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Embracing Conversation with God

The Importance of Prayer

Prayer is essential part of practicing our faith in God, where we learn more about who God is and who we are through it. Tim Keller describes it as, "Prayer is continuing a conversation that God has started through his Word and his grace, which eventually becomes a full encounter with him.” As a church, we are pursuing God in prayer together. The Bible displays God's power through prayer. We want to embrace encountering God through the prayer. We come together in prayer to lift our people, church, city, country, and world. John Wesley believed that God did nothing that wasn’t in response to prayer.


Weekly Prayer Meeting:

Wednesday at 7pm in the Sanctuary

Prayer Requests
Select any option that applies:

Thanks for trusting us with your prayer request! We are praying for you.

Helping Kids Pray

Part of how we impress the truths of God onto the hearts of our kids (Deuteronomy 6:7) is through our example.  Kids will learn the value of prayer by seeing it lived out in the lives of their parents, leaders, and other adults. but valuing prayer is only the starting point.  We need to actually teach our kids how to pray.  Below are some ideas on how to get your kids started.  Their prayers may be short – perhaps only a few words or a sentence to start – but using tools like these can help them gain confidence in entering into conversation with God through prayer.

Prayer Prompts and Patterns

  • C.H.A.T. Prayer Pattern (credit to Rachel Wojo)

    • C:  Cheer God on for who He is.  What about Him makes you grateful or glad?

    • H:  Humble yourself.  Ask God for help to become more like Jesus.

    • A:  Appreciate what God has done.  What happened in your life today that you can thank God for?

    • T:  Tell God your needs.  Where do you need God to work in your life?

  • Five Finger Prayer (credit to Tony Kummer)

    • Thumb: Pray for people who are close to you, like your family and friends.

    • Pointer Finger: Pray for people who “point the way” in your life, leaders like your teachers or pastors.

    • Tall Finger: Pray for people in authority, like our local, national, and global leaders.

    • Ring Finger: Pray for people who are weak, like those who are sick, in poverty, or treated badly.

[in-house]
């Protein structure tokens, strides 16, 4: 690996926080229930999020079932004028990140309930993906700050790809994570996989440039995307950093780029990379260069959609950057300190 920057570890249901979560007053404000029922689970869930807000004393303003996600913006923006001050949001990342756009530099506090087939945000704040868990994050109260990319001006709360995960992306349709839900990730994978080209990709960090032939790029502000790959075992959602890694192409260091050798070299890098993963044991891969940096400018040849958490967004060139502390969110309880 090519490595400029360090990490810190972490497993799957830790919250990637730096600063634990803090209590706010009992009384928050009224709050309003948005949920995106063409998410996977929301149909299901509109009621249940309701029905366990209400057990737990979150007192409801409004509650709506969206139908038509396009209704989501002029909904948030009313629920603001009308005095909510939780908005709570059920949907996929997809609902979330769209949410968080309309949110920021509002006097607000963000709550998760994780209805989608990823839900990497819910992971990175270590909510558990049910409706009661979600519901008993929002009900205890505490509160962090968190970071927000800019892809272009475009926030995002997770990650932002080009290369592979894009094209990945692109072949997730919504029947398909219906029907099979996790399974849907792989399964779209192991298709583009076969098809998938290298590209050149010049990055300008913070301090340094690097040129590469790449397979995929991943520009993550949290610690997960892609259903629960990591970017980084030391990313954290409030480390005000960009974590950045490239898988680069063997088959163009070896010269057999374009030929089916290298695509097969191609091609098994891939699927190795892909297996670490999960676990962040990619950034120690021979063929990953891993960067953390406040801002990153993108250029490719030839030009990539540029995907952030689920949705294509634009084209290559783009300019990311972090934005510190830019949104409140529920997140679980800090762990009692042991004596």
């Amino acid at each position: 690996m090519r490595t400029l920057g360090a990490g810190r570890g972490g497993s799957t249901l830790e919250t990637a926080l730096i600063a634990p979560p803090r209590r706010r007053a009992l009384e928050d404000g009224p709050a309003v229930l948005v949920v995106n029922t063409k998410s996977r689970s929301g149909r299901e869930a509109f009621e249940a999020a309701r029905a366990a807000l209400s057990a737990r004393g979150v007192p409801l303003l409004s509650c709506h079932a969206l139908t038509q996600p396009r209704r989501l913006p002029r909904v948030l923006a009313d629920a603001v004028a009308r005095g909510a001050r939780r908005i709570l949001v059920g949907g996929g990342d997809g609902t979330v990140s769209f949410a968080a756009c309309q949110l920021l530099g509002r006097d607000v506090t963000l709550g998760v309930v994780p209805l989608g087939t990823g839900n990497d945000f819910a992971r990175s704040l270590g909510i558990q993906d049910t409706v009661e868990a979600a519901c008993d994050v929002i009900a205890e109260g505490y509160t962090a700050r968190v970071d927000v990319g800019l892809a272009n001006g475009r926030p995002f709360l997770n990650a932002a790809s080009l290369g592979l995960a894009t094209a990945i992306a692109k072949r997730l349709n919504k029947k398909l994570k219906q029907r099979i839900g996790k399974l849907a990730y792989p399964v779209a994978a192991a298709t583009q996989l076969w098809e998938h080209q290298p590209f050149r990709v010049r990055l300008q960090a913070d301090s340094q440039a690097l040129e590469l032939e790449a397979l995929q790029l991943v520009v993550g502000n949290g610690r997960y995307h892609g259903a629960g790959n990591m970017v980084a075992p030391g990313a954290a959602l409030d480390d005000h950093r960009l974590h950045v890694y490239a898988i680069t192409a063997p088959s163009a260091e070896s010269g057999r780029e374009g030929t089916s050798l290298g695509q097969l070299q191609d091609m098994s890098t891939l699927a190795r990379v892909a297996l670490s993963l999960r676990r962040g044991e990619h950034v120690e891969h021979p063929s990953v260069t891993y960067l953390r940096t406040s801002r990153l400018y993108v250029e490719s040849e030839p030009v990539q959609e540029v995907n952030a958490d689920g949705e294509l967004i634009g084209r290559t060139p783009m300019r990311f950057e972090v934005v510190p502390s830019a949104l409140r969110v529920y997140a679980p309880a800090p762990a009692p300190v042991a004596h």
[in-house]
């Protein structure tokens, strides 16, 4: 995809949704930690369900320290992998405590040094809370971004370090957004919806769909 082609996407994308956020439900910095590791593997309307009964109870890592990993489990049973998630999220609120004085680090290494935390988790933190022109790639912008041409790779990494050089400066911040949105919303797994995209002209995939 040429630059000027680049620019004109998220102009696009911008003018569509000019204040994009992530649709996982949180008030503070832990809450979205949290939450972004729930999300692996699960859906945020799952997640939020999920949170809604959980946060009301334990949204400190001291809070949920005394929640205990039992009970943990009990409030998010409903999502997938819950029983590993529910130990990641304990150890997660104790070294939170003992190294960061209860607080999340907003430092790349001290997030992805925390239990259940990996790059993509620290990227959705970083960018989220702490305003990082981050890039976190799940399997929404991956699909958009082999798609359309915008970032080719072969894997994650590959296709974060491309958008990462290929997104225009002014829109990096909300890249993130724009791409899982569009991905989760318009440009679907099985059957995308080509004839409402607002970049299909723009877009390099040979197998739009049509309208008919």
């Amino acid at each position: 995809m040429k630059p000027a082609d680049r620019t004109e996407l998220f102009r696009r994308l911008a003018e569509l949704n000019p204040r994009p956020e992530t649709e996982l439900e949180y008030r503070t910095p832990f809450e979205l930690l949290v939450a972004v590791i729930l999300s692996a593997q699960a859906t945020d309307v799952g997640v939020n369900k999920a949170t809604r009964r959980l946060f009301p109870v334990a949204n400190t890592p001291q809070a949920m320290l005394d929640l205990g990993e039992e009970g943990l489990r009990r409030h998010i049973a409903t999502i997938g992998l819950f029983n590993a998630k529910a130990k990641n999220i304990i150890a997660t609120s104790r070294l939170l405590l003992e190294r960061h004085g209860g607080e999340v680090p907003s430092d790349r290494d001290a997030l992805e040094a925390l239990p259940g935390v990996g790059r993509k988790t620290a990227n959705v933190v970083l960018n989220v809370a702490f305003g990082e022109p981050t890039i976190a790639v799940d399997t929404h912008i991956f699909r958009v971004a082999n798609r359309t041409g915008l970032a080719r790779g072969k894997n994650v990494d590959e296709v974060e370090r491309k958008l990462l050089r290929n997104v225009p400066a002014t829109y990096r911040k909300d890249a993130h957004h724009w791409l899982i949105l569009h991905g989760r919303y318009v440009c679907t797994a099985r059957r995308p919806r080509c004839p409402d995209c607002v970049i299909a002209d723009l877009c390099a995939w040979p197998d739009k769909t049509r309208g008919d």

• Little Finger: Pray for your own needs.

  • “I Can Talk to God” Printable Prayer Prompts for Preschoolers

Prayer Journal Templates

For older kids who enjoy writing or drawing their prayers, below are a few templates they may find helpful.

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Button Prayers (credit to Mina Munns)

  • Here's what you need: A collection of buttons of different shapes, sizes, and colors – enough for one button for each person praying

  • Instructions: Have each person hold their button in their hand, then walk through each of the below prompts together.

    • Feel the hardness of the button and think about people who are going through hard times.

    • Buttons are used to fasten clothes together.  Ask God to bring together people who are fighting, in disagreement, or perhaps even at war.  Pray that He will bring peace.

    • Look at your button and notice how many holes it has .  Think of that many things to thank God for.

    • If you are doing this in a larger group:

      • ​Find someone who has the same color button as you.  Thank God together for your family.  Ask God for His help to continue to learn to love each other well.

      • Find someone who has a different button than yours – whether a different size, shape, or color.  Thank God for making us different and giving us different gifts.​​

Prayer Prompts and Patterns

Sometimes having something tangible to hold onto during prayer can be helpful for kids.  Below are some ideas on how you can use everyday items to guide your prayers.

Beach Ball.jfif

​Beachball Prayers (credit to Christine Hides and Carolyn Brown)

  • Here's what you need: A beachball 

  • Instructions: Pray the prayer that matches the color your right thumb lands on when you catch the ball:

    • Red: Pray for someone​ who is hurt or sick.

    • White: Pray for someone who needs peace.

    • Green: Pray for someone who is hungry.

    • Yellow: Pray for someone who is lonely.

    • Blue: Pray for someone who is sad.



Skittles Prayers (credit to Wes & Toni Ruth Smith)

  • Here's what you need: A bag of Skittles (or, with some modifications, M&Ms)

  • Instructions: One at a time, have each family member pick a Skittle out of the bag.  Complete the prompt that corresponds to the color of the Skittle drawn.

    • Green: Name something you love about your family.  Thank God for your family.

    • Yellow: Name something you learned at school this week.  Thank God for your teachers.

    • Orange: Name something you like about church.  Thank God for your pastors and church family.

    • Purple: Name your favorite part of God's creation.  Thank God for creating our world.

    • Red: Name someone you know who needs help.  Thank God for allowing us to join Him in helping others.

Learn More

For more guidance on leading your kids in prayer and learning how to pray for your family, below are a few resources to get you started.

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